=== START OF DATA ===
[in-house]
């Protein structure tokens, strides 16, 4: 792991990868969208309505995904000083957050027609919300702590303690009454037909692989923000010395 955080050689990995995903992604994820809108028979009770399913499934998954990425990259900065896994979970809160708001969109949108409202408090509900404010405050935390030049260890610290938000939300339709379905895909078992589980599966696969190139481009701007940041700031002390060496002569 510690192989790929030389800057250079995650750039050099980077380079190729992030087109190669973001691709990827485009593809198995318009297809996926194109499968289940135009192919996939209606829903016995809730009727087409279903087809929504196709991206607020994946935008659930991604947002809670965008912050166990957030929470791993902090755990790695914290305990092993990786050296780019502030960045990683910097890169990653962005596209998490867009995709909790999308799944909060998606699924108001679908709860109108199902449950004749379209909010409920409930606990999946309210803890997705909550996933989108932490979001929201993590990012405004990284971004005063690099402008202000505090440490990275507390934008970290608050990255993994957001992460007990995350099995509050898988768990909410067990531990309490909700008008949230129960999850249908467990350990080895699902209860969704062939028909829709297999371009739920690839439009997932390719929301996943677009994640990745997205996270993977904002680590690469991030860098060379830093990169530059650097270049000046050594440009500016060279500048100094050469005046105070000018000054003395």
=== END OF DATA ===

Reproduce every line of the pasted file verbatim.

[in-house]
């Protein structure tokens, strides 16, 4: 792991990868969208309505995904000083957050027609919300702590303690009454037909692989923000010395 955080050689990995995903992604994820809108028979009770399913499934998954990425990259900065896994979970809160708001969109949108409202408090509900404010405050935390030049260890610290938000939300339709379905895909078992589980599966696969190139481009701007940041700031002390060496002569 510690192989790929030389800057250079995650750039050099980077380079190729992030087109190669973001691709990827485009593809198995318009297809996926194109499968289940135009192919996939209606829903016995809730009727087409279903087809929504196709991206607020994946935008659930991604947002809670965008912050166990957030929470791993902090755990790695914290305990092993990786050296780019502030960045990683910097890169990653962005596209998490867009995709909790999308799944909060998606699924108001679908709860109108199902449950004749379209909010409920409930606990999946309210803890997705909550996933989108932490979001929201993590990012405004990284971004005063690099402008202000505090440490990275507390934008970290608050990255993994957001992460007990995350099995509050898988768990909410067990531990309490909700008008949230129960999850249908467990350990080895699902209860969704062939028909829709297999371009739920690839439009997932390719929301996943677009994640990745997205996270993977904002680590690469991030860098060379830093990169530059650097270049000046050594440009500016060279500048100094050469005046105070000018000054003395």